Looking for a mercury-wetted reed relay that can produce nanosecond pulse

Discussion in 'General Electronics Chat' started by radetonator, Oct 8, 2011.

  1. radetonator

    Thread Starter Member

    Aug 1, 2011
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    Does anyone know which manufacturer still produces mercury wetted reed relay capable of generating 5ns high voltage pulses? Thx:)
     
  2. AlexR

    Well-Known Member

    Jan 16, 2008
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    Two questions;
    1. Why does it have to be a relay?
    2. Why 5 nSec?
    5 nSec is faster than most common logic operates at, you have no chance of finding a relay that operates that fast.
    Relays, (even reed relays) generally take milliseconds to operate. Figures for reed relays I have seen show on closure time of about 5mSec, that's 6 orders op magnitude slower that you require!
     
  3. Wendy

    Moderator

    Mar 24, 2008
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    Many logic families could have trouble producing a pulse that fast. I suspect you haven't dealt with speeds like this before, 1ns is 9 inches of travel at light speed. You would need a circuit with a minimum freq response of 200Mhz, and for a square wave it would need to be closer 2 Ghz.
     
  4. radetonator

    Thread Starter Member

    Aug 1, 2011
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    Some scholars used mercury relay to generate nanosecond pulse. It is real. I am also considering to build pulse generator based on avalanche transistor. But i think using mercury relay is the most easiest way to do it.
     
    Last edited: Oct 8, 2011
  5. Wendy

    Moderator

    Mar 24, 2008
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    Avalanche oscillators are fast by definition. Any mechanical system is not.

    I have experience with power mercury switches, for high current applications.

    You have any sources of literature for fast mechanical relays?
     
    Last edited: Oct 8, 2011
  6. crutschow

    Expert

    Mar 14, 2008
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    I assume 5ns is the rise-time of the output signal, not the operating speed of the relay (which is obviously impossible). If so, it can be done, but it requires well controlled impedance transmission line connections directly to the relay contacts. This is best done with stripline or microstrip design techniques on a controlled impedance circuit board, not a trivial task.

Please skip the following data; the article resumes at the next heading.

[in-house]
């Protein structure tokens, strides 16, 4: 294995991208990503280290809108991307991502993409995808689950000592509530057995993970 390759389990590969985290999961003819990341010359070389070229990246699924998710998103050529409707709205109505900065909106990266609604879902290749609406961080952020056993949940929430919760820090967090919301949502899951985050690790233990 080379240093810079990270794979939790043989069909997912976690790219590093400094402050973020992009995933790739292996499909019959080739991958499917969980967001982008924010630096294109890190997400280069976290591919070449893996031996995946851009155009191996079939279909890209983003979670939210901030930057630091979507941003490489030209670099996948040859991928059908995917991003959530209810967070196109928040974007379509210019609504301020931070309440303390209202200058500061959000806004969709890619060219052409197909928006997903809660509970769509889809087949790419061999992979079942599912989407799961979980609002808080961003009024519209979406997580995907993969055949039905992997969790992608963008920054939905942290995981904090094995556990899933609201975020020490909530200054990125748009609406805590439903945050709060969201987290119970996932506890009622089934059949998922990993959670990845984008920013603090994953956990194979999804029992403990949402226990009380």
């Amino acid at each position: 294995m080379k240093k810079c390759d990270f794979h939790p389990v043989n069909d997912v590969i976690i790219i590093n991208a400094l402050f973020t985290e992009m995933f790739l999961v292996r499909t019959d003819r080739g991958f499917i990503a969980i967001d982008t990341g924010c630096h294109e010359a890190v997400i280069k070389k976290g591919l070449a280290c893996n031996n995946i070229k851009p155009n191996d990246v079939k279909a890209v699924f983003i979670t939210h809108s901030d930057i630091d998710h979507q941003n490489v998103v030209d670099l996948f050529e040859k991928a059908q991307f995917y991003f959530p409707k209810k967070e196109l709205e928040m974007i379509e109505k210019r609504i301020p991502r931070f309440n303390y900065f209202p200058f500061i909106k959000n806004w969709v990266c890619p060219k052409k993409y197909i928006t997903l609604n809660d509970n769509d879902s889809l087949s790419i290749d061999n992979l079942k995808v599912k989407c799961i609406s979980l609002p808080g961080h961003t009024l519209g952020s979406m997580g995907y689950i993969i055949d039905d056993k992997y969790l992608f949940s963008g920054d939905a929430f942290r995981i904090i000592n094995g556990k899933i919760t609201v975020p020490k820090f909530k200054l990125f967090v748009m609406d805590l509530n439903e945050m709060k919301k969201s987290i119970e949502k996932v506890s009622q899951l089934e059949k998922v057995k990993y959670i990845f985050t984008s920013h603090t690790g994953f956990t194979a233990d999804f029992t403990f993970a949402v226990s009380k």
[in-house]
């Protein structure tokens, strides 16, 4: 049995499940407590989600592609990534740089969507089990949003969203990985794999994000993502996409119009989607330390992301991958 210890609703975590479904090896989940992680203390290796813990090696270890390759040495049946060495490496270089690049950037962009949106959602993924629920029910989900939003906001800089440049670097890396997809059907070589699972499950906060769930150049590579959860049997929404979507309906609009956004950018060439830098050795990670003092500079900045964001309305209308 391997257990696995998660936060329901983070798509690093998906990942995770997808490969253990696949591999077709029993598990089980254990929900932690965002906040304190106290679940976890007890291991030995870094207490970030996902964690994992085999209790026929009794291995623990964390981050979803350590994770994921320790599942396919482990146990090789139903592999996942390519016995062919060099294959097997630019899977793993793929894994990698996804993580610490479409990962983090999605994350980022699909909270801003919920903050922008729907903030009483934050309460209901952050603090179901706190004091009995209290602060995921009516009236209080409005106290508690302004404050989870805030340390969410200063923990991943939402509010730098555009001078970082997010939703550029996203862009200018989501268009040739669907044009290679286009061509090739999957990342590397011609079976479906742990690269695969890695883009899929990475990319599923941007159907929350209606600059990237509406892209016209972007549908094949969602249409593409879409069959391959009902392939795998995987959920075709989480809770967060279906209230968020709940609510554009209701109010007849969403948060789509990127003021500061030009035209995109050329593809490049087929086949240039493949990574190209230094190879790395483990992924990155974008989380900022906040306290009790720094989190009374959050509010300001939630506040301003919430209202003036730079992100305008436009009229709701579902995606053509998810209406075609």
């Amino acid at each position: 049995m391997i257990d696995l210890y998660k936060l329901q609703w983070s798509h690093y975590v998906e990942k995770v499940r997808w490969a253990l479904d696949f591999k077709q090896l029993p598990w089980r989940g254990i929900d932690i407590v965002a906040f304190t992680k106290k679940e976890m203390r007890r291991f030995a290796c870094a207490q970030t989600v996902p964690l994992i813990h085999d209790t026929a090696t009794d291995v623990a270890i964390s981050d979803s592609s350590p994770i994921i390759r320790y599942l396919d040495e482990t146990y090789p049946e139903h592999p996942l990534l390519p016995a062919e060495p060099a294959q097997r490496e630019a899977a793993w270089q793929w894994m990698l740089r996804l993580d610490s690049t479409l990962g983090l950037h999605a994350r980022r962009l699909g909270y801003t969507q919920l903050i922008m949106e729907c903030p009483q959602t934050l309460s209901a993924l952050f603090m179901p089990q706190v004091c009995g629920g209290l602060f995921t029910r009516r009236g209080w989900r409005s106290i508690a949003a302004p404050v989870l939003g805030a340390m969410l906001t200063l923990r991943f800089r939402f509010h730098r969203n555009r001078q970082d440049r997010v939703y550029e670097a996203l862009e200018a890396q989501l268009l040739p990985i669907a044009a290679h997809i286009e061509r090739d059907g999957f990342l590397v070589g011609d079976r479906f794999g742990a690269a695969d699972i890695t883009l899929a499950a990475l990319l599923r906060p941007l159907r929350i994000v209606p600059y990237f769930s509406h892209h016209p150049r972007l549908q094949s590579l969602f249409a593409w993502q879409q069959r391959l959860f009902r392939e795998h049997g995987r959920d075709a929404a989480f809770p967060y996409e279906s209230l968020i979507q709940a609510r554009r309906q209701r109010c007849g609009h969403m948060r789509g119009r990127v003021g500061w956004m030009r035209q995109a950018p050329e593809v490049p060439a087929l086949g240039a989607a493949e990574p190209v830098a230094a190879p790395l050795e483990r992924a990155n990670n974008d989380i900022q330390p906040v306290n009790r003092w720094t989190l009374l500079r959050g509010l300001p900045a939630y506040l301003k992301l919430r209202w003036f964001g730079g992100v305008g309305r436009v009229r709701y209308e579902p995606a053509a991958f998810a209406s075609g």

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  7. radetonator

    Thread Starter Member

    Aug 1, 2011
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    can you recommend a relay for this application?:D
     
  8. johnmcmillan

    New Member

    May 14, 2012
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    Hi. Are you still interested in this? Mercury wetted relays were used to make
    "tail pulse generators". The "Mech-Tronics 1000 mercury relay pulse generator"
    and the "Ortec 480 Pulser" are both examples in NIM format. They give a pulse risetime
    (or fall) of a nanosecond or so followed by a slow recovery. By building simple RC
    circuits you can produce 5ns width pulses easily. I had a Mech-Tronics 1000 fail a few
    years ago - but repaired it with the exact relay it was built with which I got from some surplus house. Most manufacturers don't like mercury anymore - but there are plenty from Clare, western electric etc on the surplus market. You can build nanosecond electronics without stripline - but you need to be careful. If you're still interested, I can look out the exact relay type.
     
  9. MrChips

    Moderator

    Oct 2, 2009
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    This thread is months old so I doubt if there is any follow up.
     
  10. P-MONKE

    Member

    Mar 14, 2012
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    As we're here - the speed of light in a vacuum is closer to 1 foot per nano second - it's a physicists rule of thumb.

    Not trying to be a smart-arse, just increasing the collective knowledge. ::ducks down behind desk:: ;)
     
  11. MrChips

    Moderator

    Oct 2, 2009
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    My rule of thumb is 3ns per metre - same difference.
     
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